“I am fixin’ to hit the bed,” George told me after stopping by for a moment after work. He yawned loudly stretching his arms in the process.
“Here!” he said, handing me a bag of Sprites and some candy bars. “I didn’t think you would want any caffeine after yesterday’s attack.”
“Thank you!” I told him with the utmost of sincerity.
“What are you feeling today?” he asked.
“Just scared,” I replied. “Just scared those attacks will start back. I am so nervous and it feeds upon itself.”
“Well, don’t you have some medications to take?”
“I have my clonazepam,” I replied. “My psychiatrist prescribes twenty extra per month for emergencies on top of the two I take nightly.”
“Take them then!” George exclaimed. “Get to feeling better. I hate it when you get like this. You’re such a stick in the mud!”
“Dad has them and I can’t bother him at work. He will get angry. They are effectively useless to me. He will say I just want to get ‘high.’ I guess he believes I have cried wolf too many times.”
“I still want to give your father a good ass kicking sometimes,” George replied in a huff. “Someone needs to bring him down a notch. Doesn’t he realize you are completely dependent upon him?”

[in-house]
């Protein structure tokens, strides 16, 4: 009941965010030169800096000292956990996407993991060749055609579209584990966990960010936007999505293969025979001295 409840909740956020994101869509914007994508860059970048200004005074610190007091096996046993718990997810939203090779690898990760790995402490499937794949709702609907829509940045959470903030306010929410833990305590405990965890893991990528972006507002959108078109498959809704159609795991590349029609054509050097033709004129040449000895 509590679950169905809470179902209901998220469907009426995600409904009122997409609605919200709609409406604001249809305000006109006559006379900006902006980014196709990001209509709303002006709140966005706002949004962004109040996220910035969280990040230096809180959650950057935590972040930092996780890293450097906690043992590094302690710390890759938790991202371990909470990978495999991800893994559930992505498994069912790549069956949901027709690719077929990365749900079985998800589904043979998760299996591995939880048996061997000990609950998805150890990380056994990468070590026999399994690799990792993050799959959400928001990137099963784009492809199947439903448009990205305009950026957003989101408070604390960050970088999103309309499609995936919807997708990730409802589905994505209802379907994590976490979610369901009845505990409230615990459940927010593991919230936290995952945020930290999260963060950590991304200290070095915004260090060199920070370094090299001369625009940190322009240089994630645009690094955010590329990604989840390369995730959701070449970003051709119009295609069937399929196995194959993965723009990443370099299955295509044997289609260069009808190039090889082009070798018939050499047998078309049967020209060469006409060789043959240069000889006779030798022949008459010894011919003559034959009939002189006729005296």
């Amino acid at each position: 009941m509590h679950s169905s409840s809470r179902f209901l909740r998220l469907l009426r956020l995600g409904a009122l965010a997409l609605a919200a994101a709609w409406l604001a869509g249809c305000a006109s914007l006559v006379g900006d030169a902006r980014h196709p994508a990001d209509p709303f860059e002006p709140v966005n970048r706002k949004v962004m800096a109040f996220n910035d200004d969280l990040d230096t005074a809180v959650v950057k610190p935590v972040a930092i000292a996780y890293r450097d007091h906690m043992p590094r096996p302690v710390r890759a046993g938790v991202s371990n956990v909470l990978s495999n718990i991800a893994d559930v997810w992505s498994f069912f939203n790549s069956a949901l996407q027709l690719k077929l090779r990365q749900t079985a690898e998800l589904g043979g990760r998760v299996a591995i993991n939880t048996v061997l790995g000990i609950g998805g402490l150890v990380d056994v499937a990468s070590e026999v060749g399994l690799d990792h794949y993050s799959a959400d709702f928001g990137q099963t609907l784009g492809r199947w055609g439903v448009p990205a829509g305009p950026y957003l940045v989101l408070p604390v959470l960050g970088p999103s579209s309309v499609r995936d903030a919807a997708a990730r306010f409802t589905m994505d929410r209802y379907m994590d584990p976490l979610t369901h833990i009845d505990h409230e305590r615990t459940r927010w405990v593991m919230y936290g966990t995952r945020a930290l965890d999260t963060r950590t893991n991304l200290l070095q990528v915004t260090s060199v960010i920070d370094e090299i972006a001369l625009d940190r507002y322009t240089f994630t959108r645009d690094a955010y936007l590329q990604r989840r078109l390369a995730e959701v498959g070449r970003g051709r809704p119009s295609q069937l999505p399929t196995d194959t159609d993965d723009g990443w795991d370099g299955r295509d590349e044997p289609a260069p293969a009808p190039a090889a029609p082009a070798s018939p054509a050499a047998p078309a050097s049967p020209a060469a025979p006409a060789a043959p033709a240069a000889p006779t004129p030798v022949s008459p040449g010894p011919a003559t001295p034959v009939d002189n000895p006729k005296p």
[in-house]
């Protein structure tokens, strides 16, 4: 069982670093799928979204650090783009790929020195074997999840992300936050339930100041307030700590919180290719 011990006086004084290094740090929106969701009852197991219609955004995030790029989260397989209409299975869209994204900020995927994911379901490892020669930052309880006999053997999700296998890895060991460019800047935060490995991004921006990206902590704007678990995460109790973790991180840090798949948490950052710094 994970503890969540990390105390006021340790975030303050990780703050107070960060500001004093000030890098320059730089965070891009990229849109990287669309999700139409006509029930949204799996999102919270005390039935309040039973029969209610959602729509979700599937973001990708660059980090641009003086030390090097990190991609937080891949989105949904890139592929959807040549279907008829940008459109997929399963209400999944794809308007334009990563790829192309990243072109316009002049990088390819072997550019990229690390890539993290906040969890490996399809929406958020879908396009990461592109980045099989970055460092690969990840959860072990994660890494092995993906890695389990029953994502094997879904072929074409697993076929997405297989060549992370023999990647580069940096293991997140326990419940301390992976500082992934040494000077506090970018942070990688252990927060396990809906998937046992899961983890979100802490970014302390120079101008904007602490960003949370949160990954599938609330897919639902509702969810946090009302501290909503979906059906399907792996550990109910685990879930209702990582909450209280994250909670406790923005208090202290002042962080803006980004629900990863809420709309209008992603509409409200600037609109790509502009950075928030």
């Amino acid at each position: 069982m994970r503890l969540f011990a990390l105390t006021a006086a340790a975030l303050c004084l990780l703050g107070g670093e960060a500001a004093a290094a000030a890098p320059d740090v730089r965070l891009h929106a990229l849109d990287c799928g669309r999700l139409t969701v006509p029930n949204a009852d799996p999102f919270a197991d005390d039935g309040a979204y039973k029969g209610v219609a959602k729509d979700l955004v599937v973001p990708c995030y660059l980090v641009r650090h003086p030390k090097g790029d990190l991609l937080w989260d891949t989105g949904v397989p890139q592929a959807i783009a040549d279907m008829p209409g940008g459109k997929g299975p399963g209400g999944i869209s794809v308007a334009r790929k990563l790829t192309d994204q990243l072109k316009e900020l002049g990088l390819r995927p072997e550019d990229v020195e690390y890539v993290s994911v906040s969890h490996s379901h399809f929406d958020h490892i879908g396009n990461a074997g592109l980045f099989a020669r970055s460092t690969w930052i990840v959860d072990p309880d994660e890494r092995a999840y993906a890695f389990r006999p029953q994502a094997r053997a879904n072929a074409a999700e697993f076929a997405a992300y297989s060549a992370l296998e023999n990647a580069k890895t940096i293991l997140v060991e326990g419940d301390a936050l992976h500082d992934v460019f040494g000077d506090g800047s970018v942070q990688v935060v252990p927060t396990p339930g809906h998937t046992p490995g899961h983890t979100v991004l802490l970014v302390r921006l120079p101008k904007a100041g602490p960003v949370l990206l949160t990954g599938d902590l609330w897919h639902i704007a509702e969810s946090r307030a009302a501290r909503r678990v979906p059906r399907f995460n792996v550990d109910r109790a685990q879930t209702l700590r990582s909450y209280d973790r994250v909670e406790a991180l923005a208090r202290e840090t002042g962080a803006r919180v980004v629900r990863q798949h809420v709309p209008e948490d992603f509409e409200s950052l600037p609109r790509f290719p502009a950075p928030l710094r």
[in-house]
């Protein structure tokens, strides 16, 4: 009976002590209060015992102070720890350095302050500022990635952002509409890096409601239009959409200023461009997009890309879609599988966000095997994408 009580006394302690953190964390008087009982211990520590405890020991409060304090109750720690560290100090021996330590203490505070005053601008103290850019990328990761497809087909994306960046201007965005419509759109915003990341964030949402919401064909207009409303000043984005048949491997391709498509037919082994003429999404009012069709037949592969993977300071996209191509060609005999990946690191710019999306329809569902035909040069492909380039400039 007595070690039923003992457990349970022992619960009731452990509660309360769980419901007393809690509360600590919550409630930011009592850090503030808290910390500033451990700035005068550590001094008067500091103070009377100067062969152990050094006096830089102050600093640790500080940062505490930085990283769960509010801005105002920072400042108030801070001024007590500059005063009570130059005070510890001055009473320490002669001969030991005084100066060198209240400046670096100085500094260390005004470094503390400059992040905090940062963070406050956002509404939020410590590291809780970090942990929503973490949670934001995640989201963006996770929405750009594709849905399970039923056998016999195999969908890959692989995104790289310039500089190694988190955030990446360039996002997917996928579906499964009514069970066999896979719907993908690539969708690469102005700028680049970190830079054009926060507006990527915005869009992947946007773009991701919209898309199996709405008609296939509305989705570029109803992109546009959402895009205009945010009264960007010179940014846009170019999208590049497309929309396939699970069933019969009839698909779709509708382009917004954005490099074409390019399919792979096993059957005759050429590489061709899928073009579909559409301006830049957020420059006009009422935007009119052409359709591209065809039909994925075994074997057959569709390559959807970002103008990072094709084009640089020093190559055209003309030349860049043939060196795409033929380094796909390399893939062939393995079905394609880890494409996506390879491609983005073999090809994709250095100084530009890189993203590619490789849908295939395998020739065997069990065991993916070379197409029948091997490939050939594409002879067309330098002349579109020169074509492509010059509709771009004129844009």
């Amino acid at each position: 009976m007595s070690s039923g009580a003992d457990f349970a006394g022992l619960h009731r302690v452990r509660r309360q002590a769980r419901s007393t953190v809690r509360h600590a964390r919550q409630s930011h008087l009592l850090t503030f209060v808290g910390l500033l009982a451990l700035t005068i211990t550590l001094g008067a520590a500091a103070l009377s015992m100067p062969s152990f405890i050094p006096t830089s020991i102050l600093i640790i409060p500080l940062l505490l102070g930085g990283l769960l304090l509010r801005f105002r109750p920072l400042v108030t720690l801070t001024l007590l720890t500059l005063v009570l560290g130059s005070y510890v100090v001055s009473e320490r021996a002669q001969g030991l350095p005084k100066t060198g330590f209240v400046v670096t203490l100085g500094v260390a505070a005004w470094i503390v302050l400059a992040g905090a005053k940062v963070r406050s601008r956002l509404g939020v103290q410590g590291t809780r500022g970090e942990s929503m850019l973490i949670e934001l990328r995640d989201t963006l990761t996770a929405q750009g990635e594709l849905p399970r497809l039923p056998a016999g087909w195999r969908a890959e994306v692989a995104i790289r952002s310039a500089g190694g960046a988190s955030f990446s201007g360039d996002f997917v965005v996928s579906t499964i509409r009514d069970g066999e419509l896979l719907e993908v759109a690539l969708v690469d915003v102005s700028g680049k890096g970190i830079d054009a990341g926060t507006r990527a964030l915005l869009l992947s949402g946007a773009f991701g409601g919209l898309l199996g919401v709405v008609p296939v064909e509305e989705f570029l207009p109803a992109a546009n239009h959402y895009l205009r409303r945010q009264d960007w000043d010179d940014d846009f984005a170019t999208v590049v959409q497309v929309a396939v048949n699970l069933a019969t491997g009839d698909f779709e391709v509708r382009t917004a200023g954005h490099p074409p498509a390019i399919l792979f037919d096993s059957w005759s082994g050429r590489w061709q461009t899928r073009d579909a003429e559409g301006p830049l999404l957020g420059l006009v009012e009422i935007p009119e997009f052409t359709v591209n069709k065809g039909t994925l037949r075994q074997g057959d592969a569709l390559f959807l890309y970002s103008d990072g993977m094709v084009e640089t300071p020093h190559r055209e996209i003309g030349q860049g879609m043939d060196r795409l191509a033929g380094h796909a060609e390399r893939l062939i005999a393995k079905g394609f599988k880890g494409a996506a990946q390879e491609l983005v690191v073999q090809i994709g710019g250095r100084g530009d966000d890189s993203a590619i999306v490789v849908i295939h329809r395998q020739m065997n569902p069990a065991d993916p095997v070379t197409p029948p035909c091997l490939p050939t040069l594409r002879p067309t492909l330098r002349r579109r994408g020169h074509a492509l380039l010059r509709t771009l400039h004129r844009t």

I shrugged, not wanting to get into a ‘let’s degrade my father session’ that can happen sometimes between George and I.
“Call me if you need a drink, okay?” George said. “We will get drunk and I will call into work. I bet that will make you forget about your mental illness for a few hours.”
“It certainly would,” I said, shrugging again. “You need to sleep, though.”
I didn’t tell George it would make my life ten times more complicated this morning. I would have to worry about sobering up for dad tonight. Hiding the smell on my breath. Discarding of all the cans in a way they wouldn’t be detected or found. Worrying about George getting home and going through the whole process of hiding his keys from him.
Just then, Maggie jumped up into George’s lap without warning. I died laughing. The first time I had laughed in days. George spilt the Coca-Cola he was drinking all over my lounge chair.
“Goddamnit, that dawg does that every time!”
George was holding up his arms as if Maggie couldn’t be touched. I had the biggest grin on my face. Maggie will only jump into the laps of a selected few people including mom.
“She just loves you, man,” I said. “She trusts you. It’s a good thing.”
George pushed Maggie off into the floor and got up to clean up the mess him and Maggie had made.
“Don’t forget to call me if you need me,” George told me as he was leaving to go home to sleep.
I was still smiling ear to ear, but I mumbled something incoherently and said goodbye. I won’t lie and say I didn’t want to throw caution to the wind and get rip roaring drunk. I would have been so nice, yet so damned complicated at the same time. The better Angels of my nature prevailed.